After a spate of killings, prosecutor says Cumberland County is not a ‘war zone’

Bridgeton, N.J. police car

(Bridgeton Police Department)

In the early hours of Tuesday, July 17, shots rang out at the corner of Elmer and Walnut streets in Bridgeton, N.J., an hour’s drive south of Philadelphia.

Bullets hit cars and blew through the back wall of a nearby home, where 9-year-old Jennifer Trejo was asleep in her bed. She was struck and killed by the gunfire.

Last Thursday, after leaving a youth football practice he had been coaching, Joseph L. Jones was gunned down in a Millville middle school parking lot. Kids were still on school grounds when the murder took place, and are being offered grief counseling.

On Saturday, Erica McNair was shot in the head while sitting on her front porch in Bridgeton. She later died in the hospital.

The three killings have shocked the South Jersey community, not only for their dizzying pace, but also for the fact that children were among the victims and witnesses.

Jennifer Webb-McRae, the Cumberland County Prosecutor, released a statement over the weekend urging residents not to lose faith in law enforcement and each other amid the rash of violence.

“I know that some are saying that Cumberland County is a ‘war zone’ and that they don’t wish to live here anymore,” Webb-McRae wrote. “To that I would say, I could have chosen to live anywhere and prospered, but I chose to return here and raise a family because [of] all the great things and people Cumberland County has to offer. I will not let criminals hold my community hostage.”

Webb-McRae also acknowledged that she was feeling personally saddened by the slayings. “I, too, am experiencing grief and stress due to these traumatic events,” she wrote.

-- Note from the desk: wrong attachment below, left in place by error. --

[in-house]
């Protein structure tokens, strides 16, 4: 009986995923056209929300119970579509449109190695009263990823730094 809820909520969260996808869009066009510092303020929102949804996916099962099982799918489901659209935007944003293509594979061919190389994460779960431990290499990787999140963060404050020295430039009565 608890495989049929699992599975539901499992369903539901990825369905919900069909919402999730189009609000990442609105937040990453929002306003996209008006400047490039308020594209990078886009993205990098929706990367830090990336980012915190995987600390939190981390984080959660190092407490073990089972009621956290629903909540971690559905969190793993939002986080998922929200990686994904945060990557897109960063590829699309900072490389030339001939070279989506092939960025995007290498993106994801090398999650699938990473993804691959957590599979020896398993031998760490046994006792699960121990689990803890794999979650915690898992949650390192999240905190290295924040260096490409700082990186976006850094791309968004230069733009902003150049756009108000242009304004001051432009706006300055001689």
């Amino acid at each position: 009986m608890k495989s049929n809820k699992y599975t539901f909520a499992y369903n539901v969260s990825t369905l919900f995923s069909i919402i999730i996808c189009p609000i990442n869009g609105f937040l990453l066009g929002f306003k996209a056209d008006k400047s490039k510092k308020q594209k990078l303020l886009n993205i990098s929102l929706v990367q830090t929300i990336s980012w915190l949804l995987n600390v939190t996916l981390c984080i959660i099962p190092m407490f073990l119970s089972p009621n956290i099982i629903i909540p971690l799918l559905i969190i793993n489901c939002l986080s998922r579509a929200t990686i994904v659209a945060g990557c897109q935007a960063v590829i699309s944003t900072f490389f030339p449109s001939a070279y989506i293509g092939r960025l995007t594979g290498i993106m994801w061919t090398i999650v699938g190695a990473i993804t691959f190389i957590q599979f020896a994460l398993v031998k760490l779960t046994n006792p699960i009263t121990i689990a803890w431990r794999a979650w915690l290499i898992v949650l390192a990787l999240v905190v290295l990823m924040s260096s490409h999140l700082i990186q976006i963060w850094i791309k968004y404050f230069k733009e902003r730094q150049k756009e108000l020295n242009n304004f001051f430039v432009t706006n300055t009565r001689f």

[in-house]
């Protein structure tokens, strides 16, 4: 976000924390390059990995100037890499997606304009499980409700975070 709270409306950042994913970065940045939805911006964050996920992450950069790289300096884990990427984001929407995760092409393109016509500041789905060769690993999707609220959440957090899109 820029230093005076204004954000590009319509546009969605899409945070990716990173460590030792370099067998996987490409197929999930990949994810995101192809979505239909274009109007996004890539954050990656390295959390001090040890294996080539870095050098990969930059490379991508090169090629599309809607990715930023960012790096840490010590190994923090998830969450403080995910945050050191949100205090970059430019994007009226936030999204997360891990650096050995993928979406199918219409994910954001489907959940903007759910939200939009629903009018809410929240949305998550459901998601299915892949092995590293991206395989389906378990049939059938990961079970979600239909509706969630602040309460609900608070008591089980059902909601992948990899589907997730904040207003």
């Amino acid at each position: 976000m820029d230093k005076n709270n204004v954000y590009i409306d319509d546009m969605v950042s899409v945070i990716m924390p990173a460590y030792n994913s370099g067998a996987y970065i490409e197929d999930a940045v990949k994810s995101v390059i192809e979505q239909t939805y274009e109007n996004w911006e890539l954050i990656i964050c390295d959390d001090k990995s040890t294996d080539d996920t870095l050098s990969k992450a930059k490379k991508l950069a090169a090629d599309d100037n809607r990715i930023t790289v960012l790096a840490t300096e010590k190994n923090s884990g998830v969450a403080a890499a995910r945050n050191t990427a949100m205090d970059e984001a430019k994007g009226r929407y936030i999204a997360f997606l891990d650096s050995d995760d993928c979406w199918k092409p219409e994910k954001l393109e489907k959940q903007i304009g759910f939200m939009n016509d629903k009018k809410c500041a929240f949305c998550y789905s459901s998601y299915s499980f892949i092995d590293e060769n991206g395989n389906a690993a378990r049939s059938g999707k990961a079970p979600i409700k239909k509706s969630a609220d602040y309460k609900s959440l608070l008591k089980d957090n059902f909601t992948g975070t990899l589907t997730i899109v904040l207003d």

The pace of killings in recent weeks dwarfs the typical homicide rate in Cumberland County.

According to the prosecutor’s office, there were a dozen homicides in 2016 and the same amount in 2017. That works out to one murder per month.

But there have been three homicides in the county within the last 30 days, suggesting a recent spike in violence.

(It is unclear if Cumberland County’s murder rate is up for the whole year, however, because the prosecutor’s office does not have up-to-date data for 2018 yet.)

The string of murders comes on the heels of a July police shooting in Vineland, in which an officer shot and killed 37-year-old Rashaun Washington, of Bridgeton. Washington told police he had a bomb, then approached officers with what turned out to be a garden shear, according to officials.

Rev. Dr. Robin Weinstein, pastor at Bethany Grace Community Church in Bridgeton, said many of Cumberland County’s problems emanate from the fact that over 19 percent of the population lives below the poverty line, according to Census figures. That is nearly double the rate of New Jersey overall.

“You can’t talk about violence unless we’re also talking about poverty. And really what we’re talking about is hopelessness. What do we do to address that as a society?” said Rev. Dr. Weinstein. “It’s very frustrating that we have become the nation that does nothing in light of these tragedies.”

In her statement, Webb-McRae made a point to also highlight the positive work being done by local officials and community members to impact the lives of children.

The Cumberland County Positive Youth Coalition aims to reduce juvenile delinquency, she said, and several local police athletic leagues serve not only to encourage participation in sports, but also teach life skills.

“Law enforcement can’t solve every problem for the community. The community has to do that,” McRae said, in an interview. “Part of that is us locking arms together and saying we’re not going to submit to the violence.”

“I understand how people are feeling,” she added, “but don’t lose hope.”

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